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Deborah Anker, Lauren Gilbert & Nancy Kelly, Women Whose Governments Are Unable or Unwilling to Provide Reasonable Protection from Domestic Violence May Qualify as Refugees under United States Asylum Law, 11 Geo. Immigr. L.J. 709 (1997).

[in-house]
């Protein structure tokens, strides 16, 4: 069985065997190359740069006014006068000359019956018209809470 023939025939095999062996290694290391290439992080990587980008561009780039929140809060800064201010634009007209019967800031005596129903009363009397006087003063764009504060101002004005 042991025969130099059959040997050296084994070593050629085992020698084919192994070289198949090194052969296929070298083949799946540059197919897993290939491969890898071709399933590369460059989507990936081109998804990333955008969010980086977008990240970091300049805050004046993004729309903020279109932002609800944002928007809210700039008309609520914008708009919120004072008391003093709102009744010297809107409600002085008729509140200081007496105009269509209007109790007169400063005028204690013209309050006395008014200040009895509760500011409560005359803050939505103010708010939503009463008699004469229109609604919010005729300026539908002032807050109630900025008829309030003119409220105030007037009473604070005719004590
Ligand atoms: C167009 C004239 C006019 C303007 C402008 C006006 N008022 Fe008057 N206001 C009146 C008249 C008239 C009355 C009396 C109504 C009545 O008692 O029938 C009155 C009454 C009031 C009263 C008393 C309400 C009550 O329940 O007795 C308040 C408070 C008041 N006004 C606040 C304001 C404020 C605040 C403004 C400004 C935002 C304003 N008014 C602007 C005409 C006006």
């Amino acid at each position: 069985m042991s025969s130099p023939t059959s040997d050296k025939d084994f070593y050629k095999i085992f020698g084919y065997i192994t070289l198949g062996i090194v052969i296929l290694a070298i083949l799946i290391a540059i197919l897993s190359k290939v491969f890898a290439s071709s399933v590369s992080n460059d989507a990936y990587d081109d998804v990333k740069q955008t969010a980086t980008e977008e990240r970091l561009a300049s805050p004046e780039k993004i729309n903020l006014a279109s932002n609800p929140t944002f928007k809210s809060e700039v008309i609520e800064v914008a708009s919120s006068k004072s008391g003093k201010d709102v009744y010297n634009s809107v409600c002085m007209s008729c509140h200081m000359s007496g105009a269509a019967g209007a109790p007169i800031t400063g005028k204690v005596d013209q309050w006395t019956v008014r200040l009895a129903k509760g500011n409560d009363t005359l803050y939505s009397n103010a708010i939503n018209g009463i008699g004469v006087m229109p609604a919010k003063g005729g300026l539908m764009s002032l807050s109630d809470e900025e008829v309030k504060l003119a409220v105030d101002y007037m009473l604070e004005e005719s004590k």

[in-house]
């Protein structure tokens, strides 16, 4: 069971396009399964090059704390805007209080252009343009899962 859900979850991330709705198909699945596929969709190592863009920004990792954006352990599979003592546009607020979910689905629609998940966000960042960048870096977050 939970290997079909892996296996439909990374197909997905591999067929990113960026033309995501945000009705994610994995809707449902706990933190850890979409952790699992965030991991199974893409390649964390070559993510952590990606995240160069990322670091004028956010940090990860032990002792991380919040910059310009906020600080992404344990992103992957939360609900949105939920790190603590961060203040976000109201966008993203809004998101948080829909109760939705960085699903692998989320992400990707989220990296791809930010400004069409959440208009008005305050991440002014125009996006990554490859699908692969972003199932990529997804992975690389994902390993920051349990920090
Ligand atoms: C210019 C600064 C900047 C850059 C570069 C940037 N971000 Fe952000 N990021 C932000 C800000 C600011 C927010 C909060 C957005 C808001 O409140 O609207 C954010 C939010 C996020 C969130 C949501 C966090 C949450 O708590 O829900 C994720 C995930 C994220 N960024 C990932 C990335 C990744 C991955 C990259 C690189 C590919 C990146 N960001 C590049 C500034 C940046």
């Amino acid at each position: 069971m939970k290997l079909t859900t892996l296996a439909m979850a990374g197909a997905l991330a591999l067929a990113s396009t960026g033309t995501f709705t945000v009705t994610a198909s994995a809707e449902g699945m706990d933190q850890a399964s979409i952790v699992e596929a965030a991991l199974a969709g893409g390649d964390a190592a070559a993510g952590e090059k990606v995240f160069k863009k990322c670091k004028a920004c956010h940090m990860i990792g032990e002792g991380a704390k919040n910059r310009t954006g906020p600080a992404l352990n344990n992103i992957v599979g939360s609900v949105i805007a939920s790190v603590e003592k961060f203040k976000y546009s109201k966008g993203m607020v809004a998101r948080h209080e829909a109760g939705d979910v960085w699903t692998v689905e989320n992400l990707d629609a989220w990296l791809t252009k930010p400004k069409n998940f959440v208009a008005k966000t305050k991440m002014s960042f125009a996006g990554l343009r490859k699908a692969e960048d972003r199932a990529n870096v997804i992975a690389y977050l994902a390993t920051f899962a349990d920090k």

Abstract: Since the issuance of the United States Gender Guidelines in 1995, the immigration agencies have faced special challenges in applying them in particular cases, and in institutionalizing their commitments and principles. Since adoption of the guidelines, many asylum officers, immigration judges and Immigration and Naturalization Service (INS) trial attorneys have shown greater sensitivity in addressing gender-related asylum claims. Nonetheless, in some cases lawyers for the INS have suggested that a heightened test of extraordinary persecution is appropriate or that the applicant must show persecution on account of gender plus something else in order to prevail. Claims involving domestic violence have raised particular concerns. Although the guidelines state that domestic violence can be the basis for an asylum claim, some INS attorneys have suggested that domestic violence is a private family matter not subject to protection under United States asylum law. As a result, this article originally was submitted as a position paper by the Refugee Law Center, Inc. and the Women and International Law Program of American University's Washington College of Law, in collaboration with other nongovernmental organizations, to the INS. Its purpose was to provide a framework of analysis of domestic violence as a human rights violation and as a basis for asylum protection.